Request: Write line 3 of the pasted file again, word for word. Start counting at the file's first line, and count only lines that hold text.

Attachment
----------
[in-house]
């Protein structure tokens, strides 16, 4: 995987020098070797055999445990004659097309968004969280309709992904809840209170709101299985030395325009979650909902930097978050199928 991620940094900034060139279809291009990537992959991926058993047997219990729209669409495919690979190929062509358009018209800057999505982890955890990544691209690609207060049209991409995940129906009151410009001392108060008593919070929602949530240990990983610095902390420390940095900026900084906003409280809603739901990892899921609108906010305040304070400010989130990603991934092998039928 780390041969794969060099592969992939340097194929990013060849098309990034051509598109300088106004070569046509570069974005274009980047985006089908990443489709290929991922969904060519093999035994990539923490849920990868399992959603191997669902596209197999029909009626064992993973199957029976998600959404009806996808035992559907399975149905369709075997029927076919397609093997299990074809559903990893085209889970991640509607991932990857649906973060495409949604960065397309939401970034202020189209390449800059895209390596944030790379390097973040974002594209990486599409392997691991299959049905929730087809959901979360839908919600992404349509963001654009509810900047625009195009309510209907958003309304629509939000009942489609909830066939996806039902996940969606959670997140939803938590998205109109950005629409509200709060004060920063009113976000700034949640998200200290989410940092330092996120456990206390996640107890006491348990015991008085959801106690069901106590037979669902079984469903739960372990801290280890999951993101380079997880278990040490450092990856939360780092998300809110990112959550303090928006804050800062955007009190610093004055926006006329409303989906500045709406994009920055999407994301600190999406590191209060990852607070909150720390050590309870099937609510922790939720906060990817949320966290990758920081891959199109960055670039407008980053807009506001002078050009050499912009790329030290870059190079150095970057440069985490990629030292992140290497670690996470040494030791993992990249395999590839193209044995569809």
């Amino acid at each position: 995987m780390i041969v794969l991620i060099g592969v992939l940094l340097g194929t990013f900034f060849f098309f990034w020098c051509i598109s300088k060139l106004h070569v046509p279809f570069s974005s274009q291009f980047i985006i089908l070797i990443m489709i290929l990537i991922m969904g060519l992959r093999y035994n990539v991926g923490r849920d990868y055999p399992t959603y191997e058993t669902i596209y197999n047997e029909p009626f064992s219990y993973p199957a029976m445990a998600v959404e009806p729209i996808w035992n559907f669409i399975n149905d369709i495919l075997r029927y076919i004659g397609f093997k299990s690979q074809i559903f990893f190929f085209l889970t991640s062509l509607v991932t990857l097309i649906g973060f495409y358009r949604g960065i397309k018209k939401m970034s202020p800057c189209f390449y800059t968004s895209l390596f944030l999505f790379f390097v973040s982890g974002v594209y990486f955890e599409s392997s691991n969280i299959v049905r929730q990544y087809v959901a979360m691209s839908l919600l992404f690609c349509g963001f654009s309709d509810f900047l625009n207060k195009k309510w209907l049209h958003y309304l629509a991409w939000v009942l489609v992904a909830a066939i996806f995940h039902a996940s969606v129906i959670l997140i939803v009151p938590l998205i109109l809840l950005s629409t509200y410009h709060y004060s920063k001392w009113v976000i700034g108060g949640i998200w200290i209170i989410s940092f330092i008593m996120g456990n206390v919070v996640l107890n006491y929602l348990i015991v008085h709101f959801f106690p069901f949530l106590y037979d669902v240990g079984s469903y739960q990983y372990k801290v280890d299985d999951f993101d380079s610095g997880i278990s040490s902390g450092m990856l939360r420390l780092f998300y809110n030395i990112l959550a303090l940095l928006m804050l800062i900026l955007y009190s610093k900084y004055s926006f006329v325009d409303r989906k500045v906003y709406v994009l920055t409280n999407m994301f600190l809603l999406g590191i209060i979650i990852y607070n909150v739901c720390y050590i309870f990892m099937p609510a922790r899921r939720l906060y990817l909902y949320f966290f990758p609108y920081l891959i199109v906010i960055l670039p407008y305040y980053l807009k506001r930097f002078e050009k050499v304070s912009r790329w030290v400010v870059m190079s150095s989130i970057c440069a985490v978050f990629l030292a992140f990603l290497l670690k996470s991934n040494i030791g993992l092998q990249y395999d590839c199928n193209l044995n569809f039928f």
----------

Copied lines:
């Amino acid at each position: 995987m780390i041969v794969l991620i060099g592969v992939l940094l340097g194929t990013f900034f060849f098309f990034w020098c051509i598109s300088k060139l106004h070569v046509p279809f570069s974005s274009q291009f980047i985006i089908l070797i990443m489709i290929l990537i991922m969904g060519l992959r093999y035994n990539v991926g923490r849920d990868y055999p399992t959603y191997e058993t669902i596209y197999n047997e029909p009626f064992s219990y993973p199957a029976m445990a998600v959404e009806p729209i996808w035992n559907f669409i399975n149905d369709i495919l075997r029927y076919i004659g397609f093997k299990s690979q074809i559903f990893f190929f085209l889970t991640s062509l509607v991932t990857l097309i649906g973060f495409y358009r949604g960065i397309k018209k939401m970034s202020p800057c189209f390449y800059t968004s895209l390596f944030l999505f790379f390097v973040s982890g974002v594209y990486f955890e599409s392997s691991n969280i299959v049905r929730q990544y087809v959901a979360m691209s839908l919600l992404f690609c349509g963001f654009s309709d509810f900047l625009n207060k195009k309510w209907l049209h958003y309304l629509a991409w939000v009942l489609v992904a909830a066939i996806f995940h039902a996940s969606v129906i959670l997140i939803v009151p938590l998205i109109l809840l950005s629409t509200y410009h709060y004060s920063k001392w009113v976000i700034g108060g949640i998200w200290i209170i989410s940092f330092i008593m996120g456990n206390v919070v996640l107890n006491y929602l348990i015991v008085h709101f959801f106690p069901f949530l106590y037979d669902v240990g079984s469903y739960q990983y372990k801290v280890d299985d999951f993101d380079s610095g997880i278990s040490s902390g450092m990856l939360r420390l780092f998300y809110n030395i990112l959550a303090l940095l928006m804050l800062i900026l955007y009190s610093k900084y004055s926006f006329v325009d409303r989906k500045v906003y709406v994009l920055t409280n999407m994301f600190l809603l999406g590191i209060i979650i990852y607070n909150v739901c720390y050590i309870f990892m099937p609510a922790r899921r939720l906060y990817l909902y949320f966290f990758p609108y920081l891959i199109v906010i960055l670039p407008y305040y980053l807009k506001r930097f002078e050009k050499v304070s912009r790329w030290v400010v870059m190079s150095s989130i970057c440069a985490v978050f990629l030292a992140f990603l290497l670690k996470s991934n040494i030791g993992l092998q990249y395999d590839c199928n193209l044995n569809f039928f």